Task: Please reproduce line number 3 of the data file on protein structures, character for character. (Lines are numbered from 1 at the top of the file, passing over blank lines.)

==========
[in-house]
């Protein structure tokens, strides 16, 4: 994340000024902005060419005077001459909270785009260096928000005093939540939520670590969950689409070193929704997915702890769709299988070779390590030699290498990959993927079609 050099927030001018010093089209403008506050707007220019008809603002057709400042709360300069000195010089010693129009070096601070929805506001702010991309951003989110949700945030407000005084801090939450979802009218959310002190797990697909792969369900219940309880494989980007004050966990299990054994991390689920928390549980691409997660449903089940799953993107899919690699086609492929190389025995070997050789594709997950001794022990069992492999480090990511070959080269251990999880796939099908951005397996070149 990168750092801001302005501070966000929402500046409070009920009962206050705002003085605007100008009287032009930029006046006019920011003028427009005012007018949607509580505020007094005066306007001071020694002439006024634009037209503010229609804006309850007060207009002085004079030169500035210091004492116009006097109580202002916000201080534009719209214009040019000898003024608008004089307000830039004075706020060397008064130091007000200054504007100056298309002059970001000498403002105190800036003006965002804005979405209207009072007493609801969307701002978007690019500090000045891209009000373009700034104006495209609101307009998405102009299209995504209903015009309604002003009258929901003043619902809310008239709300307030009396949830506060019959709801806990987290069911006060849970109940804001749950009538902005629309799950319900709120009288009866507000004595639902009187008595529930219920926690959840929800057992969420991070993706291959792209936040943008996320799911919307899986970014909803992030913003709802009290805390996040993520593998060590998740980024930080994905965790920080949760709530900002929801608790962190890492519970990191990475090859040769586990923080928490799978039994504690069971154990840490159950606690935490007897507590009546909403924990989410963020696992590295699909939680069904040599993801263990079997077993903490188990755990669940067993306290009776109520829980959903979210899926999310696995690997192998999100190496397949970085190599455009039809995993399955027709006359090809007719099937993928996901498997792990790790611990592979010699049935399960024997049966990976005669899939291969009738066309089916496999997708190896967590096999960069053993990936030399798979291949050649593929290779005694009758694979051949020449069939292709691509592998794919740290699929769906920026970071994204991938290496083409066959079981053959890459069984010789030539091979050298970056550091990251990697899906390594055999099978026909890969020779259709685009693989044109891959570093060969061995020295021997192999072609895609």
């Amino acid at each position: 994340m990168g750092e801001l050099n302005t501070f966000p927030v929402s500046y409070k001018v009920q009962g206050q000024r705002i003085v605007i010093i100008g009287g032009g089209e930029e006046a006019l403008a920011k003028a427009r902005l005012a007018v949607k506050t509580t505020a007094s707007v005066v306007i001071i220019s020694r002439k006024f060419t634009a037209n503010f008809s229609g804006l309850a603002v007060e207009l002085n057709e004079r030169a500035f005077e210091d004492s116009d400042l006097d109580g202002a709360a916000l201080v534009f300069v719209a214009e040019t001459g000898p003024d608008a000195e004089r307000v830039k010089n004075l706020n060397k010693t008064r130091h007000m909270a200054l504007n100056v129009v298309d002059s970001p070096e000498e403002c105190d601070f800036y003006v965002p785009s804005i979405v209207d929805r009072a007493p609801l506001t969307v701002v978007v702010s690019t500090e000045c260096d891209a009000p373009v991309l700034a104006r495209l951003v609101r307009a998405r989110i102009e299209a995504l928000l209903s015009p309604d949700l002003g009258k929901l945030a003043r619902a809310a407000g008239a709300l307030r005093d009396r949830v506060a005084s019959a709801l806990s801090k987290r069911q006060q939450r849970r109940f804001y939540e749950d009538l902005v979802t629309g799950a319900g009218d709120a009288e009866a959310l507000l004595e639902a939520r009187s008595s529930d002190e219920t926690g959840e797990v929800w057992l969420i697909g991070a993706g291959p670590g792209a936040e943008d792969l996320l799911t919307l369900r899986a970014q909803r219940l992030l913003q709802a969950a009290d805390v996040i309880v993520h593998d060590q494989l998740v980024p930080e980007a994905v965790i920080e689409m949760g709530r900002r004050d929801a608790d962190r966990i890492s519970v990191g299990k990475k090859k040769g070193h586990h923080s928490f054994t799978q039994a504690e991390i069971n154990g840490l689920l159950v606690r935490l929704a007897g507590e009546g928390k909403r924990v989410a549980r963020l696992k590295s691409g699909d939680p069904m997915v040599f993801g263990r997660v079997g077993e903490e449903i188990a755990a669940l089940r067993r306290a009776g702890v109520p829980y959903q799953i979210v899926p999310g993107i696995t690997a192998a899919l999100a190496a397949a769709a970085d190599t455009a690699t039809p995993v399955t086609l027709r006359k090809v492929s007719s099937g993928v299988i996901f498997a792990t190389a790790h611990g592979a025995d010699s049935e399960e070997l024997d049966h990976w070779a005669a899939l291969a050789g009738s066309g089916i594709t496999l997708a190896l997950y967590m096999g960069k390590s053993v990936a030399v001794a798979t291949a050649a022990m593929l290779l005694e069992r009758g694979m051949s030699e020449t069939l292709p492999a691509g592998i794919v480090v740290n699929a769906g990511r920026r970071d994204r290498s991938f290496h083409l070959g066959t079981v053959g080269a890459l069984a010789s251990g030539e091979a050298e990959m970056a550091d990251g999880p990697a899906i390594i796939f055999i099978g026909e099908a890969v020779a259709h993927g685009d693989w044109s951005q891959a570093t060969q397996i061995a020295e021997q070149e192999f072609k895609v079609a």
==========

């Amino acid at each position: 994340m990168g750092e801001l050099n302005t501070f966000p927030v929402s500046y409070k001018v009920q009962g206050q000024r705002i003085v605007i010093i100008g009287g032009g089209e930029e006046a006019l403008a920011k003028a427009r902005l005012a007018v949607k506050t509580t505020a007094s707007v005066v306007i001071i220019s020694r002439k006024f060419t634009a037209n503010f008809s229609g804006l309850a603002v007060e207009l002085n057709e004079r030169a500035f005077e210091d004492s116009d400042l006097d109580g202002a709360a916000l201080v534009f300069v719209a214009e040019t001459g000898p003024d608008a000195e004089r307000v830039k010089n004075l706020n060397k010693t008064r130091h007000m909270a200054l504007n100056v129009v298309d002059s970001p070096e000498e403002c105190d601070f800036y003006v965002p785009s804005i979405v209207d929805r009072a007493p609801l506001t969307v701002v978007v702010s690019t500090e000045c260096d891209a009000p373009v991309l700034a104006r495209l951003v609101r307009a998405r989110i102009e299209a995504l928000l209903s015009p309604d949700l002003g009258k929901l945030a003043r619902a809310a407000g008239a709300l307030r005093d009396r949830v506060a005084s019959a709801l806990s801090k987290r069911q006060q939450r849970r109940f804001y939540e749950d009538l902005v979802t629309g799950a319900g009218d709120a009288e009866a959310l507000l004595e639902a939520r009187s008595s529930d002190e219920t926690g959840e797990v929800w057992l969420i697909g991070a993706g291959p670590g792209a936040e943008d792969l996320l799911t919307l369900r899986a970014q909803r219940l992030l913003q709802a969950a009290d805390v996040i309880v993520h593998d060590q494989l998740v980024p930080e980007a994905v965790i920080e689409m949760g709530r900002r004050d929801a608790d962190r966990i890492s519970v990191g299990k990475k090859k040769g070193h586990h923080s928490f054994t799978q039994a504690e991390i069971n154990g840490l689920l159950v606690r935490l929704a007897g507590e009546g928390k909403r924990v989410a549980r963020l696992k590295s691409g699909d939680p069904m997915v040599f993801g263990r997660v079997g077993e903490e449903i188990a755990a669940l089940r067993r306290a009776g702890v109520p829980y959903q799953i979210v899926p999310g993107i696995t690997a192998a899919l999100a190496a397949a769709a970085d190599t455009a690699t039809p995993v399955t086609l027709r006359k090809v492929s007719s099937g993928v299988i996901f498997a792990t190389a790790h611990g592979a025995d010699s049935e399960e070997l024997d049966h990976w070779a005669a899939l291969a050789g009738s066309g089916i594709t496999l997708a190896l997950y967590m096999g960069k390590s053993v990936a030399v001794a798979t291949a050649a022990m593929l290779l005694e069992r009758g694979m051949s030699e020449t069939l292709p492999a691509g592998i794919v480090v740290n699929a769906g990511r920026r970071d994204r290498s991938f290496h083409l070959g066959t079981v053959g080269a890459l069984a010789s251990g030539e091979a050298e990959m970056a550091d990251g999880p990697a899906i390594i796939f055999i099978g026909e099908a890969v020779a259709h993927g685009d693989w044109s951005q891959a570093t060969q397996i061995a020295e021997q070149e192999f072609k895609v079609a």